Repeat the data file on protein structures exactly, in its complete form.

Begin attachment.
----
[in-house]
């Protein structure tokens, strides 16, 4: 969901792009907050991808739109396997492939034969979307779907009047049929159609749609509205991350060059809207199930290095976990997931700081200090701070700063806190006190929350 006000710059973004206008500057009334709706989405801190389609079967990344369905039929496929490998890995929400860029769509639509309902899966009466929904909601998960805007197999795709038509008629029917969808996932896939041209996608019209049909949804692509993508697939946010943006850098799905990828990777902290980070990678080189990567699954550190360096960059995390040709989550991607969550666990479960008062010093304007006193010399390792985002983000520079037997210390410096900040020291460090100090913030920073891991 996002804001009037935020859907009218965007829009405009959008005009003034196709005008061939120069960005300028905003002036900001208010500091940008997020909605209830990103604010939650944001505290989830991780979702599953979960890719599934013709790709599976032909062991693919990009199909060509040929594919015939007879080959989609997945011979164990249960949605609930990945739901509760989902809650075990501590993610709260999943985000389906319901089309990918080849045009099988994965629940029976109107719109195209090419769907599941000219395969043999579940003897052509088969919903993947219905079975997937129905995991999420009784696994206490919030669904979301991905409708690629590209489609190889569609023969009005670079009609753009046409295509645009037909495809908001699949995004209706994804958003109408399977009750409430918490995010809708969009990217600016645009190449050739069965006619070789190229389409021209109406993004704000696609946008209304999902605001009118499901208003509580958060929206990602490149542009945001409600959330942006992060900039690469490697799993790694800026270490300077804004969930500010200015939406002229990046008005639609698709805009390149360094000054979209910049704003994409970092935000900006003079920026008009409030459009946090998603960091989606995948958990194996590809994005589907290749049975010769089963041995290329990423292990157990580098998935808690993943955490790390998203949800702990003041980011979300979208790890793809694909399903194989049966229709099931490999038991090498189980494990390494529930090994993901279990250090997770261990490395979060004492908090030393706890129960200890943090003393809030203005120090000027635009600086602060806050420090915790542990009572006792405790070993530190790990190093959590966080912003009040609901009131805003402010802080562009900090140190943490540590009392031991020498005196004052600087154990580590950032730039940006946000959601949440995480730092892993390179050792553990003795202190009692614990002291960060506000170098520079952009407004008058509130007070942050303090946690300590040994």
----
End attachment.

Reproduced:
[in-house]
């Protein structure tokens, strides 16, 4: 969901792009907050991808739109396997492939034969979307779907009047049929159609749609509205991350060059809207199930290095976990997931700081200090701070700063806190006190929350 006000710059973004206008500057009334709706989405801190389609079967990344369905039929496929490998890995929400860029769509639509309902899966009466929904909601998960805007197999795709038509008629029917969808996932896939041209996608019209049909949804692509993508697939946010943006850098799905990828990777902290980070990678080189990567699954550190360096960059995390040709989550991607969550666990479960008062010093304007006193010399390792985002983000520079037997210390410096900040020291460090100090913030920073891991 996002804001009037935020859907009218965007829009405009959008005009003034196709005008061939120069960005300028905003002036900001208010500091940008997020909605209830990103604010939650944001505290989830991780979702599953979960890719599934013709790709599976032909062991693919990009199909060509040929594919015939007879080959989609997945011979164990249960949605609930990945739901509760989902809650075990501590993610709260999943985000389906319901089309990918080849045009099988994965629940029976109107719109195209090419769907599941000219395969043999579940003897052509088969919903993947219905079975997937129905995991999420009784696994206490919030669904979301991905409708690629590209489609190889569609023969009005670079009609753009046409295509645009037909495809908001699949995004209706994804958003109408399977009750409430918490995010809708969009990217600016645009190449050739069965006619070789190229389409021209109406993004704000696609946008209304999902605001009118499901208003509580958060929206990602490149542009945001409600959330942006992060900039690469490697799993790694800026270490300077804004969930500010200015939406002229990046008005639609698709805009390149360094000054979209910049704003994409970092935000900006003079920026008009409030459009946090998603960091989606995948958990194996590809994005589907290749049975010769089963041995290329990423292990157990580098998935808690993943955490790390998203949800702990003041980011979300979208790890793809694909399903194989049966229709099931490999038991090498189980494990390494529930090994993901279990250090997770261990490395979060004492908090030393706890129960200890943090003393809030203005120090000027635009600086602060806050420090915790542990009572006792405790070993530190790990190093959590966080912003009040609901009131805003402010802080562009900090140190943490540590009392031991020498005196004052600087154990580590950032730039940006946000959601949440995480730092892993390179050792553990003795202190009692614990002291960060506000170098520079952009407004008058509130007070942050303090946690300590040994």